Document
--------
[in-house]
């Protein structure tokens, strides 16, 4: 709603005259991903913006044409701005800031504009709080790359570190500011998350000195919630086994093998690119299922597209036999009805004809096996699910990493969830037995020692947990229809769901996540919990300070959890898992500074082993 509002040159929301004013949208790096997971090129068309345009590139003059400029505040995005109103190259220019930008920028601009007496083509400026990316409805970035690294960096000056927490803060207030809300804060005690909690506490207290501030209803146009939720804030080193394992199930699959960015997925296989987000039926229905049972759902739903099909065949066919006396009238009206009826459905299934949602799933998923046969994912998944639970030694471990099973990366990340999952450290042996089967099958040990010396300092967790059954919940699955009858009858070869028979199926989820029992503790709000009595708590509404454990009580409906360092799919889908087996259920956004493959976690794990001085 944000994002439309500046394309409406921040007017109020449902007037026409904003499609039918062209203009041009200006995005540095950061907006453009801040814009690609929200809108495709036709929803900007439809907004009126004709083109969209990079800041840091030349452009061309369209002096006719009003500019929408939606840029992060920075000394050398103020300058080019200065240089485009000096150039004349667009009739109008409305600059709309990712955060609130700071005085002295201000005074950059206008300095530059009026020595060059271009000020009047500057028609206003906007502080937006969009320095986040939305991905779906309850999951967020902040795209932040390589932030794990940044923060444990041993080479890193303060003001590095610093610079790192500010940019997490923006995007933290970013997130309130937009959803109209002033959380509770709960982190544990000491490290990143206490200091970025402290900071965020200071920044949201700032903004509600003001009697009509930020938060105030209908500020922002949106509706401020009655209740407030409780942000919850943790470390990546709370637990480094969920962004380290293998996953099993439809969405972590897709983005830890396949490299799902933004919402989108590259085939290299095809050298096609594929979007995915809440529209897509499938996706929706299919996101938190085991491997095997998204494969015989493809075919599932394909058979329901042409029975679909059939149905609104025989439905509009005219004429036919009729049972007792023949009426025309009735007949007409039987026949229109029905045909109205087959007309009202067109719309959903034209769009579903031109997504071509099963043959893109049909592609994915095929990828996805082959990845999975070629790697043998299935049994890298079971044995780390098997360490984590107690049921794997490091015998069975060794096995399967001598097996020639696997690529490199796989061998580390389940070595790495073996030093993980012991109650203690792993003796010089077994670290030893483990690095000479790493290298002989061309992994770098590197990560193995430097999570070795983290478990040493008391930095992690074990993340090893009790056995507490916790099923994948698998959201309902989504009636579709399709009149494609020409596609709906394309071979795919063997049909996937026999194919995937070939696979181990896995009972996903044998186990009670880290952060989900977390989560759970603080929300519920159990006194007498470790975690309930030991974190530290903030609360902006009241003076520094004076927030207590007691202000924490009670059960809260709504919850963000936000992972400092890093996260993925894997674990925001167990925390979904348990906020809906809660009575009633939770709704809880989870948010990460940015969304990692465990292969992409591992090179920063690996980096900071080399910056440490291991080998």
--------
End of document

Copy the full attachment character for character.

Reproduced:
[in-house]
């Protein structure tokens, strides 16, 4: 709603005259991903913006044409701005800031504009709080790359570190500011998350000195919630086994093998690119299922597209036999009805004809096996699910990493969830037995020692947990229809769901996540919990300070959890898992500074082993 509002040159929301004013949208790096997971090129068309345009590139003059400029505040995005109103190259220019930008920028601009007496083509400026990316409805970035690294960096000056927490803060207030809300804060005690909690506490207290501030209803146009939720804030080193394992199930699959960015997925296989987000039926229905049972759902739903099909065949066919006396009238009206009826459905299934949602799933998923046969994912998944639970030694471990099973990366990340999952450290042996089967099958040990010396300092967790059954919940699955009858009858070869028979199926989820029992503790709000009595708590509404454990009580409906360092799919889908087996259920956004493959976690794990001085 944000994002439309500046394309409406921040007017109020449902007037026409904003499609039918062209203009041009200006995005540095950061907006453009801040814009690609929200809108495709036709929803900007439809907004009126004709083109969209990079800041840091030349452009061309369209002096006719009003500019929408939606840029992060920075000394050398103020300058080019200065240089485009000096150039004349667009009739109008409305600059709309990712955060609130700071005085002295201000005074950059206008300095530059009026020595060059271009000020009047500057028609206003906007502080937006969009320095986040939305991905779906309850999951967020902040795209932040390589932030794990940044923060444990041993080479890193303060003001590095610093610079790192500010940019997490923006995007933290970013997130309130937009959803109209002033959380509770709960982190544990000491490290990143206490200091970025402290900071965020200071920044949201700032903004509600003001009697009509930020938060105030209908500020922002949106509706401020009655209740407030409780942000919850943790470390990546709370637990480094969920962004380290293998996953099993439809969405972590897709983005830890396949490299799902933004919402989108590259085939290299095809050298096609594929979007995915809440529209897509499938996706929706299919996101938190085991491997095997998204494969015989493809075919599932394909058979329901042409029975679909059939149905609104025989439905509009005219004429036919009729049972007792023949009426025309009735007949007409039987026949229109029905045909109205087959007309009202067109719309959903034209769009579903031109997504071509099963043959893109049909592609994915095929990828996805082959990845999975070629790697043998299935049994890298079971044995780390098997360490984590107690049921794997490091015998069975060794096995399967001598097996020639696997690529490199796989061998580390389940070595790495073996030093993980012991109650203690792993003796010089077994670290030893483990690095000479790493290298002989061309992994770098590197990560193995430097999570070795983290478990040493008391930095992690074990993340090893009790056995507490916790099923994948698998959201309902989504009636579709399709009149494609020409596609709906394309071979795919063997049909996937026999194919995937070939696979181990896995009972996903044998186990009670880290952060989900977390989560759970603080929300519920159990006194007498470790975690309930030991974190530290903030609360902006009241003076520094004076927030207590007691202000924490009670059960809260709504919850963000936000992972400092890093996260993925894997674990925001167990925390979904348990906020809906809660009575009633939770709704809880989870948010990460940015969304990692465990292969992409591992090179920063690996980096900071080399910056440490291991080998």